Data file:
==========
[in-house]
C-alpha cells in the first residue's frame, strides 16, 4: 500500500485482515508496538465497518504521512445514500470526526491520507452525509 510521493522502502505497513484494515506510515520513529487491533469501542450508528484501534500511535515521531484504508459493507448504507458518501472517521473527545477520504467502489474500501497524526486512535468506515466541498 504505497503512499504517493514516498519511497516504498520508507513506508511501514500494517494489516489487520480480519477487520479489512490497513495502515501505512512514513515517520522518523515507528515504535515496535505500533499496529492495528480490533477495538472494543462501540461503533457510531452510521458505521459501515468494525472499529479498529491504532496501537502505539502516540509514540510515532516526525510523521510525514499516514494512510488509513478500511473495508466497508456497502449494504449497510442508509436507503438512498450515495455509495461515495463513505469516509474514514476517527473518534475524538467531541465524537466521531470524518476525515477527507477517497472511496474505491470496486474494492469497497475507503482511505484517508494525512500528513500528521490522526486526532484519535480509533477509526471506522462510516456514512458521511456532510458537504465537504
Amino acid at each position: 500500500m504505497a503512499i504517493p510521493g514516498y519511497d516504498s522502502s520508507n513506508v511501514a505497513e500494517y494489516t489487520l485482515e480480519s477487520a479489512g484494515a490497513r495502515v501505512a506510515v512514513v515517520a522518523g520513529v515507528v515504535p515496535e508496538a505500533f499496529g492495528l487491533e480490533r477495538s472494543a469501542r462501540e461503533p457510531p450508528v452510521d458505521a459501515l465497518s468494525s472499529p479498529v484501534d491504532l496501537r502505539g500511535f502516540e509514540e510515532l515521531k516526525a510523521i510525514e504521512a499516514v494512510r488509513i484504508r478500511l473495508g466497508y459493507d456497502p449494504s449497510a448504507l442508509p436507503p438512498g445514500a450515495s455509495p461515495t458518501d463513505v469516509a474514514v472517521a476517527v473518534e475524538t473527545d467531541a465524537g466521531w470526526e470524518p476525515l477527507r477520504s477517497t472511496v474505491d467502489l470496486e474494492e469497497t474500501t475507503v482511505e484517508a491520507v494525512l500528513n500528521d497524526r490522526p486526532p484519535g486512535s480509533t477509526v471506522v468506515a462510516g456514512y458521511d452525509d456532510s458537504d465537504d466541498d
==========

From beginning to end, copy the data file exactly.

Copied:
[in-house]
C-alpha cells in the first residue's frame, strides 16, 4: 500500500485482515508496538465497518504521512445514500470526526491520507452525509 510521493522502502505497513484494515506510515520513529487491533469501542450508528484501534500511535515521531484504508459493507448504507458518501472517521473527545477520504467502489474500501497524526486512535468506515466541498 504505497503512499504517493514516498519511497516504498520508507513506508511501514500494517494489516489487520480480519477487520479489512490497513495502515501505512512514513515517520522518523515507528515504535515496535505500533499496529492495528480490533477495538472494543462501540461503533457510531452510521458505521459501515468494525472499529479498529491504532496501537502505539502516540509514540510515532516526525510523521510525514499516514494512510488509513478500511473495508466497508456497502449494504449497510442508509436507503438512498450515495455509495461515495463513505469516509474514514476517527473518534475524538467531541465524537466521531470524518476525515477527507477517497472511496474505491470496486474494492469497497475507503482511505484517508494525512500528513500528521490522526486526532484519535480509533477509526471506522462510516456514512458521511456532510458537504465537504
Amino acid at each position: 500500500m504505497a503512499i504517493p510521493g514516498y519511497d516504498s522502502s520508507n513506508v511501514a505497513e500494517y494489516t489487520l485482515e480480519s477487520a479489512g484494515a490497513r495502515v501505512a506510515v512514513v515517520a522518523g520513529v515507528v515504535p515496535e508496538a505500533f499496529g492495528l487491533e480490533r477495538s472494543a469501542r462501540e461503533p457510531p450508528v452510521d458505521a459501515l465497518s468494525s472499529p479498529v484501534d491504532l496501537r502505539g500511535f502516540e509514540e510515532l515521531k516526525a510523521i510525514e504521512a499516514v494512510r488509513i484504508r478500511l473495508g466497508y459493507d456497502p449494504s449497510a448504507l442508509p436507503p438512498g445514500a450515495s455509495p461515495t458518501d463513505v469516509a474514514v472517521a476517527v473518534e475524538t473527545d467531541a465524537g466521531w470526526e470524518p476525515l477527507r477520504s477517497t472511496v474505491d467502489l470496486e474494492e469497497t474500501t475507503v482511505e484517508a491520507v494525512l500528513n500528521d497524526r490522526p486526532p484519535g486512535s480509533t477509526v471506522v468506515a462510516g456514512y458521511d452525509d456532510s458537504d465537504d466541498d